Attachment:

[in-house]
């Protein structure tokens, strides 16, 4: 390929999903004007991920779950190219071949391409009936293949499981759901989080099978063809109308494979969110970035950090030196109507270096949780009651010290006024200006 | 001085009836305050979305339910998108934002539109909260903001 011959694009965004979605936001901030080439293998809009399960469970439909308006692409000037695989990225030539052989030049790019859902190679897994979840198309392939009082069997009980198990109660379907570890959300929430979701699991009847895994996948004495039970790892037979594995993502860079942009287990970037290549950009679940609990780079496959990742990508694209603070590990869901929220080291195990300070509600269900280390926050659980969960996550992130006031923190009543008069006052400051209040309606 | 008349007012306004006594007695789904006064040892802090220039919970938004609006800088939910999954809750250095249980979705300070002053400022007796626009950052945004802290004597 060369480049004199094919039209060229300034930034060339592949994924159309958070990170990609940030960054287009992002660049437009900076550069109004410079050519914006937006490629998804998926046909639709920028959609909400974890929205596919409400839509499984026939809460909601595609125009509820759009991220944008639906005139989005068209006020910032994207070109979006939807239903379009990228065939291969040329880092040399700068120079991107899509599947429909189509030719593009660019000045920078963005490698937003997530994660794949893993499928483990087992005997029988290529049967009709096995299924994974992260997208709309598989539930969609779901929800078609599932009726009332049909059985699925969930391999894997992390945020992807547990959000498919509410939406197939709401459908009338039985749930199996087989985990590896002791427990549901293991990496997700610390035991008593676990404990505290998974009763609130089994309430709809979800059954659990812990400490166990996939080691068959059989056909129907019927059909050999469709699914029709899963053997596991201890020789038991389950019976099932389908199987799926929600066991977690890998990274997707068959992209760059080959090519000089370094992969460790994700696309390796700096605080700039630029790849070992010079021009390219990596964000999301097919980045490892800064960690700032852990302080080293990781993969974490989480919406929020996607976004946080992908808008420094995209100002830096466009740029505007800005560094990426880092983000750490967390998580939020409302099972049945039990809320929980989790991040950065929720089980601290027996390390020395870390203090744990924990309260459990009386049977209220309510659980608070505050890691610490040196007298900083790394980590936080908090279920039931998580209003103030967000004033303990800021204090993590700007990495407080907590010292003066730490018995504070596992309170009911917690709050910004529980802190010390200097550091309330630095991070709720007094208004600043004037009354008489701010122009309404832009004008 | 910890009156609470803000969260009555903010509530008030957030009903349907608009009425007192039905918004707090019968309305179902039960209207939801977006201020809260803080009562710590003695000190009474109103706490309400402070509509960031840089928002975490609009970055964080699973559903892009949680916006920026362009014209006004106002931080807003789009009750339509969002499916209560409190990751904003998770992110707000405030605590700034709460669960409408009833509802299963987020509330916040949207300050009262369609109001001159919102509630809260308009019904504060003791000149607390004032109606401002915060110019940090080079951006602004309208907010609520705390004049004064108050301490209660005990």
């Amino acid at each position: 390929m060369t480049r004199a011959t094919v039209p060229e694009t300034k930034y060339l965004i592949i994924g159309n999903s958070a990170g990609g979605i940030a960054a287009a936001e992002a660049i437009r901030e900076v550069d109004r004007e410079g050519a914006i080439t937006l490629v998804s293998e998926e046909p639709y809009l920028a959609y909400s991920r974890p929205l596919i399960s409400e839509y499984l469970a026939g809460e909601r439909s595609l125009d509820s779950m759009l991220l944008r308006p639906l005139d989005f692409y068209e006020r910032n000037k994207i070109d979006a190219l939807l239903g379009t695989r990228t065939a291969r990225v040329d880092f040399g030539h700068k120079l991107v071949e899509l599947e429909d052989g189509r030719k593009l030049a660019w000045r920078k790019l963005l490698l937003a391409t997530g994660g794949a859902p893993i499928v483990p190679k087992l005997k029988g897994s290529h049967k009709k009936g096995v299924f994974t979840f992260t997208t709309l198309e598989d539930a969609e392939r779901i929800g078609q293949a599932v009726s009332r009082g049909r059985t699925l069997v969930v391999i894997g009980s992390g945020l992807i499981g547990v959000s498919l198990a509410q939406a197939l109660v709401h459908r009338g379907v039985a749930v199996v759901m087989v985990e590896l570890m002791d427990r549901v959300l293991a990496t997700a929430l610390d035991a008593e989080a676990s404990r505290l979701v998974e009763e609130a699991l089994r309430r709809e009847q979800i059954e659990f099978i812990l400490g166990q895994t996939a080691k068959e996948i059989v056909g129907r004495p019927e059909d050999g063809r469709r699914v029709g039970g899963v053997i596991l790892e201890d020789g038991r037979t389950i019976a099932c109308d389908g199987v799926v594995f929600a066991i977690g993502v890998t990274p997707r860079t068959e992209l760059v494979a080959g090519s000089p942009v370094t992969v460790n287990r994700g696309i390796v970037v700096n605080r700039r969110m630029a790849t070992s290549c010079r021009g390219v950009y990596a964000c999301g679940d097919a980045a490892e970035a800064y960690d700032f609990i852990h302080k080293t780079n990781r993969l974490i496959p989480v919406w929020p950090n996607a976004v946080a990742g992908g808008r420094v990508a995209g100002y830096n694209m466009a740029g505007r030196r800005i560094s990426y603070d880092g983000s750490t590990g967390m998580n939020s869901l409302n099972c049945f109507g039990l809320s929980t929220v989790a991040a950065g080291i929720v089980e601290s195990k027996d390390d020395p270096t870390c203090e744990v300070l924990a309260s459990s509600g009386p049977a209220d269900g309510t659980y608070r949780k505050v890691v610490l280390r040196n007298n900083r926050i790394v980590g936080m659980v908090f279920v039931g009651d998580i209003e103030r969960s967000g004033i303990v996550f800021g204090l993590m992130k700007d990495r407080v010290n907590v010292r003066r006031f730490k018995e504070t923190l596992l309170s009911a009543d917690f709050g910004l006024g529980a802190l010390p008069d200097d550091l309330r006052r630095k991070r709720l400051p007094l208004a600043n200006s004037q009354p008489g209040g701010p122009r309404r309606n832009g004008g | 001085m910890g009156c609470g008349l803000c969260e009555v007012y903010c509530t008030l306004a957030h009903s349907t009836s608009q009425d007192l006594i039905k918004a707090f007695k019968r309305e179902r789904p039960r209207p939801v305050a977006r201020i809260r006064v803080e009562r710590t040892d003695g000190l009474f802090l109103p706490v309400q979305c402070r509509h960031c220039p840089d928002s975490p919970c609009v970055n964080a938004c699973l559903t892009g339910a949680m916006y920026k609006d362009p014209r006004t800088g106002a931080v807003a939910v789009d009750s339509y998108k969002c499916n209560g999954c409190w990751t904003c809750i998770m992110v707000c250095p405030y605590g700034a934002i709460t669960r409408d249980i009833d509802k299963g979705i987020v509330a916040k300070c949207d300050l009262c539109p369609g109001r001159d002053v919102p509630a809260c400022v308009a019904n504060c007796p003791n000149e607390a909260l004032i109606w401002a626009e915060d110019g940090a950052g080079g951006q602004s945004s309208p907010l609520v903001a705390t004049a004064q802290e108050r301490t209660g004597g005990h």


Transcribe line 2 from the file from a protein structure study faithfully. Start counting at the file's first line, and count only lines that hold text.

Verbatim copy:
């Protein structure tokens, strides 16, 4: 390929999903004007991920779950190219071949391409009936293949499981759901989080099978063809109308494979969110970035950090030196109507270096949780009651010290006024200006 | 001085009836305050979305339910998108934002539109909260903001 011959694009965004979605936001901030080439293998809009399960469970439909308006692409000037695989990225030539052989030049790019859902190679897994979840198309392939009082069997009980198990109660379907570890959300929430979701699991009847895994996948004495039970790892037979594995993502860079942009287990970037290549950009679940609990780079496959990742990508694209603070590990869901929220080291195990300070509600269900280390926050659980969960996550992130006031923190009543008069006052400051209040309606 | 008349007012306004006594007695789904006064040892802090220039919970938004609006800088939910999954809750250095249980979705300070002053400022007796626009950052945004802290004597 060369480049004199094919039209060229300034930034060339592949994924159309958070990170990609940030960054287009992002660049437009900076550069109004410079050519914006937006490629998804998926046909639709920028959609909400974890929205596919409400839509499984026939809460909601595609125009509820759009991220944008639906005139989005068209006020910032994207070109979006939807239903379009990228065939291969040329880092040399700068120079991107899509599947429909189509030719593009660019000045920078963005490698937003997530994660794949893993499928483990087992005997029988290529049967009709096995299924994974992260997208709309598989539930969609779901929800078609599932009726009332049909059985699925969930391999894997992390945020992807547990959000498919509410939406197939709401459908009338039985749930199996087989985990590896002791427990549901293991990496997700610390035991008593676990404990505290998974009763609130089994309430709809979800059954659990812990400490166990996939080691068959059989056909129907019927059909050999469709699914029709899963053997596991201890020789038991389950019976099932389908199987799926929600066991977690890998990274997707068959992209760059080959090519000089370094992969460790994700696309390796700096605080700039630029790849070992010079021009390219990596964000999301097919980045490892800064960690700032852990302080080293990781993969974490989480919406929020996607976004946080992908808008420094995209100002830096466009740029505007800005560094990426880092983000750490967390998580939020409302099972049945039990809320929980989790991040950065929720089980601290027996390390020395870390203090744990924990309260459990009386049977209220309510659980608070505050890691610490040196007298900083790394980590936080908090279920039931998580209003103030967000004033303990800021204090993590700007990495407080907590010292003066730490018995504070596992309170009911917690709050910004529980802190010390200097550091309330630095991070709720007094208004600043004037009354008489701010122009309404832009004008 | 910890009156609470803000969260009555903010509530008030957030009903349907608009009425007192039905918004707090019968309305179902039960209207939801977006201020809260803080009562710590003695000190009474109103706490309400402070509509960031840089928002975490609009970055964080699973559903892009949680916006920026362009014209006004106002931080807003789009009750339509969002499916209560409190990751904003998770992110707000405030605590700034709460669960409408009833509802299963987020509330916040949207300050009262369609109001001159919102509630809260308009019904504060003791000149607390004032109606401002915060110019940090080079951006602004309208907010609520705390004049004064108050301490209660005990």